“So these are the results of the registration of the people of Israel as conducted by Moses and Eleazar the priest on the plains of Moab beside the Jordan River, across from Jericho. Not one person on this list had been among those listed in the previous registration taken by Moses and Aaron in the wilderness of Sinai. For the LORD had said of them, “They will all die in the wilderness.” Not one of them survived except Caleb son of Jephunneh and Joshua son of Nun.” - Numbers 26:63-65
In a time when it was crucial to stand in their faith, Caleb and Joshua had refused to be swayed by their culture, their peers and the prevailing attitudes of the day. 40 years later, they are still standing with their greatest days ahead of them. They were the exceptions in their day and have proved to be exceptional in the light of history. Their names are being discussed - you are thinking about them right now 3500 years later!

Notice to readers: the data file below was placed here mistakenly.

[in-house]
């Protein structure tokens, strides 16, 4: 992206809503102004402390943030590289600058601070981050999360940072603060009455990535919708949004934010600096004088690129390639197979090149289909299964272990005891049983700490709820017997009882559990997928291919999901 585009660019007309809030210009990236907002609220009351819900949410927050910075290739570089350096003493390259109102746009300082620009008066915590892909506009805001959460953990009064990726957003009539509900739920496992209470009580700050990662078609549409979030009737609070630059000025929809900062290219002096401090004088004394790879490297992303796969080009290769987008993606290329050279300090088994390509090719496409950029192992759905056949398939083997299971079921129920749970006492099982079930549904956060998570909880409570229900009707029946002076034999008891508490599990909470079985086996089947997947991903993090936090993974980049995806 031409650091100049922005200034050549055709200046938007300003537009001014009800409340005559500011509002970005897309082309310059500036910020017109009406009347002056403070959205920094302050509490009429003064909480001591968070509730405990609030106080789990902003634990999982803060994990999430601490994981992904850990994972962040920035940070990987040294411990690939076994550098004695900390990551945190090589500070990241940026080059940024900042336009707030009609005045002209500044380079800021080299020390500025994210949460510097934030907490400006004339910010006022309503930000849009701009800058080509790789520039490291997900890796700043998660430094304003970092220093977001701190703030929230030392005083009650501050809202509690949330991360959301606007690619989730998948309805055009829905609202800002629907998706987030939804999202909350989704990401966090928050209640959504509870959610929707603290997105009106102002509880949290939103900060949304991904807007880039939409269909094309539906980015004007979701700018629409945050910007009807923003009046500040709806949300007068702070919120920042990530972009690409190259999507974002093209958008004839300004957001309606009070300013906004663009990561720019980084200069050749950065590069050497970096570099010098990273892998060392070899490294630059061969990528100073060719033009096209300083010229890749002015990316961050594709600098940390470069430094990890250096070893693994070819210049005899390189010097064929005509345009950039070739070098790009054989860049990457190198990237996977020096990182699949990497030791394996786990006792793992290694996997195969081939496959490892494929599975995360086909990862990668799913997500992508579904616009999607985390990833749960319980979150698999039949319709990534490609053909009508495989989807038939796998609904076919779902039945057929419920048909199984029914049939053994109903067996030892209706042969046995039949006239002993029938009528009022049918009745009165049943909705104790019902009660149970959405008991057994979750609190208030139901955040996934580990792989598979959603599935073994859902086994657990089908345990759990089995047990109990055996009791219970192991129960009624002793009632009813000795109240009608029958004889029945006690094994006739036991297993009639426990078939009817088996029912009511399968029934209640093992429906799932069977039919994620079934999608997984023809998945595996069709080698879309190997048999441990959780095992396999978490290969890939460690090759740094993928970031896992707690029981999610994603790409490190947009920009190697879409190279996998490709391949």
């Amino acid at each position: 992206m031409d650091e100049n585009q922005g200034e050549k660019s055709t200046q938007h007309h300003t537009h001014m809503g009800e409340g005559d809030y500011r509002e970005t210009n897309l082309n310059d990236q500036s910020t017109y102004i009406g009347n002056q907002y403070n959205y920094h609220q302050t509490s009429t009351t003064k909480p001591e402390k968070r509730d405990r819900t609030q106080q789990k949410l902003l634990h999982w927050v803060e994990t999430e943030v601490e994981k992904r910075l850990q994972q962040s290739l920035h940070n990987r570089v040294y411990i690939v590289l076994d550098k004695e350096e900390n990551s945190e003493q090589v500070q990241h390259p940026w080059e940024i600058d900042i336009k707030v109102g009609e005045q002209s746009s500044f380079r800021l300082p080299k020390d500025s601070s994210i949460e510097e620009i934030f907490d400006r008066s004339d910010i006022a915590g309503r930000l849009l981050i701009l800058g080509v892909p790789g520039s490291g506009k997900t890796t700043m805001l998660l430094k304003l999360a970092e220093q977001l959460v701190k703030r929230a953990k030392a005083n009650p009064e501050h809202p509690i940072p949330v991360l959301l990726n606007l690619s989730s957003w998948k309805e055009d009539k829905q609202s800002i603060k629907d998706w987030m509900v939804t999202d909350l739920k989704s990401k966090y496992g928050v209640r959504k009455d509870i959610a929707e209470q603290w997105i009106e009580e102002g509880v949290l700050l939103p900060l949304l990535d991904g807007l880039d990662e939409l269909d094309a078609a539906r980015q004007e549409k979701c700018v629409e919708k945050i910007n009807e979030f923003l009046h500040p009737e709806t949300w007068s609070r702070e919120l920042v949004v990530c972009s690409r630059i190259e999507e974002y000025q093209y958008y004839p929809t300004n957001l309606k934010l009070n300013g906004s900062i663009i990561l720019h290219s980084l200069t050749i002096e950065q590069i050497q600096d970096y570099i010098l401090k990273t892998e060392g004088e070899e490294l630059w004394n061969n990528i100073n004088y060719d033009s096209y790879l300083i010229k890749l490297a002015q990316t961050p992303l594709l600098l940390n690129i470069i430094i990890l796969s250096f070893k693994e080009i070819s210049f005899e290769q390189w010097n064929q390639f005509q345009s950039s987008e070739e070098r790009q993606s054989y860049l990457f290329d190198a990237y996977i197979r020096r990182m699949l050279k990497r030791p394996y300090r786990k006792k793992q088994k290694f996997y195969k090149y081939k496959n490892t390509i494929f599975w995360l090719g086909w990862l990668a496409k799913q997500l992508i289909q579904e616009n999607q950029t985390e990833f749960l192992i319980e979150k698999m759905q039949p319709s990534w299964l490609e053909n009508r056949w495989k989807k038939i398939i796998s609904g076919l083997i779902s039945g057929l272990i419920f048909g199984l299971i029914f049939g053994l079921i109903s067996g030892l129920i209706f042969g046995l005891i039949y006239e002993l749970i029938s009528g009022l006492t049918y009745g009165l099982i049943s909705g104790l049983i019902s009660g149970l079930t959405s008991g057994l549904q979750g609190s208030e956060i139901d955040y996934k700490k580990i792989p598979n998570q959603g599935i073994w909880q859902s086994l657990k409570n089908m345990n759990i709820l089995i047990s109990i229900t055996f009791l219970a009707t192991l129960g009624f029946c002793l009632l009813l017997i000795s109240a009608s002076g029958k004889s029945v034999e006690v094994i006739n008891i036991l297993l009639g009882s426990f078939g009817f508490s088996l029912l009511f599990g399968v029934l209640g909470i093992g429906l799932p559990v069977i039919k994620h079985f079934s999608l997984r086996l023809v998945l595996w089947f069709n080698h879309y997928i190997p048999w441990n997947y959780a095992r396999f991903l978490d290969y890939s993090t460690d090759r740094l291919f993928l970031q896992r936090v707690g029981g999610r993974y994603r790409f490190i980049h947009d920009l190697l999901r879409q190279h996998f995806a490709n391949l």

Today, don't give in to that feeling of feeling like who you are and what you are doing is small and meaningless. You don't have the benefit of God's long term view of history - who knows how huge your impact might be? The thing you do have is the same God to trust in that Caleb and Joshua have.